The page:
San Francisco Opera presents “Die Fledermaus”

Bat’s Rhine Journey
Review by Janos Gereben: September 10, 2006

Photos by Terrence McCarthy are missing!

[Editor’s note: The opera’s press department did not supply artist IDs.]

There was an amazing moment of cultural dislocation in the War Memorial Opera House tonight. Feet apart, two Wagnerian figures looking at each other. Wotan-like, lording over a full orchestra, Donald Runnicles on the podium. Facing him, Christine Goerke, the very essence of a mythical heroine at a moment of ultimate drama, towering over the lip of the stage. The air crackles with electricity, the two appear about to explode in an earthshaking Twilight-of-the-Gods climax.

And then they perform, more or less delicately, a charming Johann Strauss bonbon.

The second night of the San Francisco Opera’s 84th season offered a musically and comically alive “Die Fledermaus,” a production that should have been the gala, instead of Friday night’s semi-somnolent “A Masked Ball.” The Bat flew high and free, with excellent performances by some young Opera Center veterans, but what made this a truly operatic event was Goerke’s house debut in the role of Rosalinda. Oh, that big, gorgeous, focussed voice! Ecco la Brünnhilde!

The soprano, heard before across the street, in Davies Symphony Hall, impressed with an effortlessly soaring, beautifully-projected voice, delicious comic timing, and clear diction that made the otherwise essential supertitles unnecessary. (Essential because the other soloists and the chorus were delivering undecipherable “English,” to the shame of diction coaches everywhere.)

Runnicles did give in to his Wagnerian wonts now and then, but overall, he conducted a terrific performance, giving plenty of space to the singers. Jennifer Welch-Babidge (Adele), Wolfgang Brendel (Eisenstein), and Brian Leerhuber (house debut as Falke) came across well, musically and theatrically, at least, if not in the diction department. Sorry to hammer at that point, but why perform a comic operetta in English, if the audience can’t understand what is being sung? (Spoken lines were a bit better, but not much.)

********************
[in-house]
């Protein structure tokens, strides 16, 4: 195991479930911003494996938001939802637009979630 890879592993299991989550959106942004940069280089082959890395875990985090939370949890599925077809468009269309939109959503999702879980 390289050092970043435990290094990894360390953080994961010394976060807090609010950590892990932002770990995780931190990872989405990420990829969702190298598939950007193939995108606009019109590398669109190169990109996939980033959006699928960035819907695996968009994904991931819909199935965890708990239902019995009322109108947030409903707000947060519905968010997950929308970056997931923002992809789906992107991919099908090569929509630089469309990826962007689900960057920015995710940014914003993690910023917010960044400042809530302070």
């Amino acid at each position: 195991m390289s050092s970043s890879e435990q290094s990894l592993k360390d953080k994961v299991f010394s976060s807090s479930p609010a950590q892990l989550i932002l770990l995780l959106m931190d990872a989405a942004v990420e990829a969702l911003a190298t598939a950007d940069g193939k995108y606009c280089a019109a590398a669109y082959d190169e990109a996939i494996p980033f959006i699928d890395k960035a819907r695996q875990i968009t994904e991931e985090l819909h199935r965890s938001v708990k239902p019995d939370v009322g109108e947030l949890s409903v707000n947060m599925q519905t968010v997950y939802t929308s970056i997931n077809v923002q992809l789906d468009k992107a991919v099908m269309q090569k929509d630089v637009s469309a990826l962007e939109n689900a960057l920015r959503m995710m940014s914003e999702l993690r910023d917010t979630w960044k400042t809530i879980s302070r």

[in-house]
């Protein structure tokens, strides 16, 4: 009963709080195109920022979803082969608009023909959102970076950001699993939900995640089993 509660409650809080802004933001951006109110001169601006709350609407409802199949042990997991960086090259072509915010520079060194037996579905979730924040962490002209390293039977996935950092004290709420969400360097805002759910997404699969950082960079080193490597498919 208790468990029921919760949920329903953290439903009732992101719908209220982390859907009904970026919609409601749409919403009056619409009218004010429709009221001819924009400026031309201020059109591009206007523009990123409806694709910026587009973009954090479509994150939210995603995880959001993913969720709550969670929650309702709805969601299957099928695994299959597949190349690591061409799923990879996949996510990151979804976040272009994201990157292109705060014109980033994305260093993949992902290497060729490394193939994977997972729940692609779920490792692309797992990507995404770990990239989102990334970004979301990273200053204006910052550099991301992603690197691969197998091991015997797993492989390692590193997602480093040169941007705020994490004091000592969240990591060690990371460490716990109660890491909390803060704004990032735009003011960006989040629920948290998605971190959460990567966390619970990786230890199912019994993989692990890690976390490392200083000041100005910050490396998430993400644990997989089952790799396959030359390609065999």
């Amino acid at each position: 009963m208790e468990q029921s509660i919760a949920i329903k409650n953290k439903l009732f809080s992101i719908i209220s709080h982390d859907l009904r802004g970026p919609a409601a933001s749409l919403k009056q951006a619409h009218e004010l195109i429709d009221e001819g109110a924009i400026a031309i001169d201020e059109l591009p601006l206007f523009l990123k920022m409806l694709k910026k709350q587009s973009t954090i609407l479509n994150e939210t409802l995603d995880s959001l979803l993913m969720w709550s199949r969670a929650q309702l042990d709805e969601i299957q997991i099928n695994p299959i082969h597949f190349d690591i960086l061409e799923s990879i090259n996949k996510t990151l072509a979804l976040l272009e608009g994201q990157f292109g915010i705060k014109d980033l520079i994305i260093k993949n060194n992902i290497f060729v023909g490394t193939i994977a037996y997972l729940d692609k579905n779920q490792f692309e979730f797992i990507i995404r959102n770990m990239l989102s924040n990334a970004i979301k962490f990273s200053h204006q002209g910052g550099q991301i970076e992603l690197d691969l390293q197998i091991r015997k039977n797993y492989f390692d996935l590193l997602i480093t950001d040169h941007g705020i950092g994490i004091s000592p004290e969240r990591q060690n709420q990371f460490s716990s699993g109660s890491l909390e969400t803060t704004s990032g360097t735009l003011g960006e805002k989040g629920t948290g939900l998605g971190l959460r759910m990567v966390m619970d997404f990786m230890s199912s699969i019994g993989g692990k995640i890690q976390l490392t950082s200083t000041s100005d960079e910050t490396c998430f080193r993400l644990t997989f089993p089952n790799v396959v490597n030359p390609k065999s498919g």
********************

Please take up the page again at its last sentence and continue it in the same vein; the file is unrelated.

Vale Rideout, a funny, small tenor, played an Alfred right out of theBeanstalk scene from Sondheim’s “Into the Woods,” fairly disappearing in the scene with Goerke, even as Jack at the top of the beanstalk, drawn to the “big, tall, terrible lady giant.” It was hilarious, and Goerke played the scene to a T.

The exciting Merola veteran Gerald Thompson reprised his stunning male-soprano Orlofsky, hitting high notes with a force few female sopranos can muster; Eugene Brancoveanu’s Frank finally showed this promising young baritone off in a commanding manner; there was never a question of his acting ability, but this was the first time he came into his own in the big house (and the jail too). Adler Fellow Melody Moore – an important up-and-coming singer – had to be content with the minor role of Ida. Jason Graae made his house debut as Ivan and a hyperactive Frosch. Peter Brandenhoff and Cynthia Drayer performed well in a not particularly interesting pas de deux during the party scene.

The production – by Wolfram Skalicki and Lotfi Mansouri – has been around the block, here and elsewhere, last seen here in 1996. The state director for this edition is E. Loren Meeker, the lighting design is by Marie Barrett.

Review by Janos Gereben


Adele: Jennifer Welch-Babidge
Rosalinde: Christine Goerke
Eisenstein: Wolfgang Brendel
Prince Orlofsky: Gerald Thompson
Alfred: Vale Rideout

Conductor: Donald Runnicles
Production: Lotfi Mansouri
Stage Director: E. Loren Meeker
Set Designer: Wolfram Skalicki
Costume Designer: Thierry Bosquet
Choreographer: Peggy Hickey
Lighting Designer: Marie Barrett


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